We bake and blog (and eat). Though baking takes up a lot more of our life than blogging.
March 4, 2013 / By diana
[Ed Note: For this post Diana made the Cheesy Focaccia from our third cookbook, Baked Elements. This recipe requires more a little extra effort than most, but it is well worth it. Enjoy!]
I love hosting dinner parties. From the menu planning, grocery shopping, and food preparation, to the cooking and eating with my friends and family, there isn’t a single aspect that I don’t enjoy.
Okay, okay. I exaggerate. I admit that there are a few steps that, on occasion, I’d rather avoid. If I’m cooking for a few of my picky eater friends, menu planning is a day-consuming endeavor. Short on time? Wish I had bought the pre-peeled and diced butternut squash. Family isn’t getting along? Let me excuse myself from the table — I’ll come back for leftovers. Grocery shopping for a 3-course meal for 5 guests? If only I had 10 arms.
When I was growing up, grocery shopping was one thing and one thing only: my father’s weekly get-out-of-the-house event. Each weekend he would devise a list, carefully written in aisle-by-aisle order beginning with produce and ending with frozen food, of enough required and requested goods to feed the family throughout the week. After paying at the register (always with a check), he would push the cartful of bulging brown paper bags (always double bagged) to the parking lot, move the bags to the trunk of the car (always a hatchback), and drive home. Easy peasy. With the suburban conveniences of wheeled carts and cars, my dad never struggled with groceries. The hardest part was unpacking the bags, filling every nook of the pantry closet and refrigerator, which you can imagine is barely physically demanding.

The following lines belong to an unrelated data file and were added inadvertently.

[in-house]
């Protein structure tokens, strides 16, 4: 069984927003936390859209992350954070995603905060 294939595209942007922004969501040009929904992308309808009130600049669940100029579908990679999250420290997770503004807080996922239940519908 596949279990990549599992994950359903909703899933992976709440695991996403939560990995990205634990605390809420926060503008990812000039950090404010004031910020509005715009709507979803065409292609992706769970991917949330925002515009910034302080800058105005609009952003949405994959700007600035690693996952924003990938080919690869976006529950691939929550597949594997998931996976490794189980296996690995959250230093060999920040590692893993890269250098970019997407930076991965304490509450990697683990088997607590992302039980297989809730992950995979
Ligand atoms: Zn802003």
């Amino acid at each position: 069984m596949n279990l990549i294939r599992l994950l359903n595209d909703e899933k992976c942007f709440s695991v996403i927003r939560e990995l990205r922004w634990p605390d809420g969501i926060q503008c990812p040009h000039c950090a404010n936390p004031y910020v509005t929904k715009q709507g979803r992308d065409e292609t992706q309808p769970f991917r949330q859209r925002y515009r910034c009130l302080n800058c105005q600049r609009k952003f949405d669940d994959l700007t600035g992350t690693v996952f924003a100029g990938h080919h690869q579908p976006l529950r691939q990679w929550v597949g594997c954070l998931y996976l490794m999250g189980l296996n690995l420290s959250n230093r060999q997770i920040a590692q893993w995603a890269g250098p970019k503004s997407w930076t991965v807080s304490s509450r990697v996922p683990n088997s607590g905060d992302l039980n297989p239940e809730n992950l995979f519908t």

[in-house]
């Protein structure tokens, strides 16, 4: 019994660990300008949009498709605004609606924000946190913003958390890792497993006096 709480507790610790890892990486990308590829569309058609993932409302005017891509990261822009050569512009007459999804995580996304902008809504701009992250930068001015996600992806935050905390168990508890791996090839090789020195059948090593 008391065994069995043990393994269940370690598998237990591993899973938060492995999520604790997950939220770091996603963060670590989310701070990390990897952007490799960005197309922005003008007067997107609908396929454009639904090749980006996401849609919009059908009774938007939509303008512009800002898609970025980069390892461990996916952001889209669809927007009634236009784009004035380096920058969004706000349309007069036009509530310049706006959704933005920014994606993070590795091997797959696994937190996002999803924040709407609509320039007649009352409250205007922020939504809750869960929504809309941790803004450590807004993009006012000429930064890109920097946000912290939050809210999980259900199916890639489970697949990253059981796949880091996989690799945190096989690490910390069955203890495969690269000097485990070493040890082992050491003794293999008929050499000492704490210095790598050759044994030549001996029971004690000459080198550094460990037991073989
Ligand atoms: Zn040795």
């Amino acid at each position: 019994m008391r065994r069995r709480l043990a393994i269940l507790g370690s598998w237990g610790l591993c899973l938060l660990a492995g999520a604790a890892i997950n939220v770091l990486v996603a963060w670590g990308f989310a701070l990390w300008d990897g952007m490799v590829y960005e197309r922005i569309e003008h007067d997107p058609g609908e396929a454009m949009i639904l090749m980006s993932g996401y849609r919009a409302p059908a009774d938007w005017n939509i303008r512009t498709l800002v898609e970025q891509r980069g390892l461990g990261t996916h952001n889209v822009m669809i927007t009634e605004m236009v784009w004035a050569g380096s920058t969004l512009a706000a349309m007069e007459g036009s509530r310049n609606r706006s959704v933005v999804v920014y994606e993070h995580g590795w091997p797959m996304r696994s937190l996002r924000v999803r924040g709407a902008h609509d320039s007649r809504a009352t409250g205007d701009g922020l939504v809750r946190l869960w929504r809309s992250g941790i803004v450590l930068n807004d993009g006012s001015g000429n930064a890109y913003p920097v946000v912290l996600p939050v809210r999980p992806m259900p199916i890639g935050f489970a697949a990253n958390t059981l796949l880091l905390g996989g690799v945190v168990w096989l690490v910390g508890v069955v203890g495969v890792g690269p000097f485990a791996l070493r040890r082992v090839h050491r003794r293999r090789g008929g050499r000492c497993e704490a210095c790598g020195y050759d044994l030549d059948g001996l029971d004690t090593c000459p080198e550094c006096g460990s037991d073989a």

That was my notion of grocery shopping… until I moved to the city. Does anyone in NYC who prepares most of his or her own meals at home go food shopping merely once per week? Is it physically possible to carry everything you eat in one week in two arms? I find myself picking up goods from one store or another nearly everyday. I buy my apples and bananas 2 or 3 at a time, yogurt by the quart, plus a bag of lettuce, a pound of meat, and a chunk of cheese because that’s all that I can comfortably carry.
Grocery shopping makes hosting dinner parties in NYC quite difficult — a fact that I remembered last weekend when I decided to pick up everything in Manhattan, on my way home from work, that I needed for the next night’s dinner of Baked’s Cheesy Focaccia with Sauteed Spinach and Onions, some roasted yams, chard and cipollini onions, and an oven roasted chicken. After a subway ride, a bus ride, and a quarter-mile walk home with a 5-lb bag of bread flour, a bottle of olive oil, a 4-lb chicken, sweet potatoes, onions, lemons, among other things, I wondered why I ever moved to Brooklyn, why I offer to have people over for dinner, why I commit to making such elaborate, heavy things.
The next night, after a whole day of tending to Baked’s glorious focaccia and preparing the rest of the meal, my happy taste buds, satisfied stomach, and wonderful dinner companion reminded me why. And, oh, I’ll never again forget.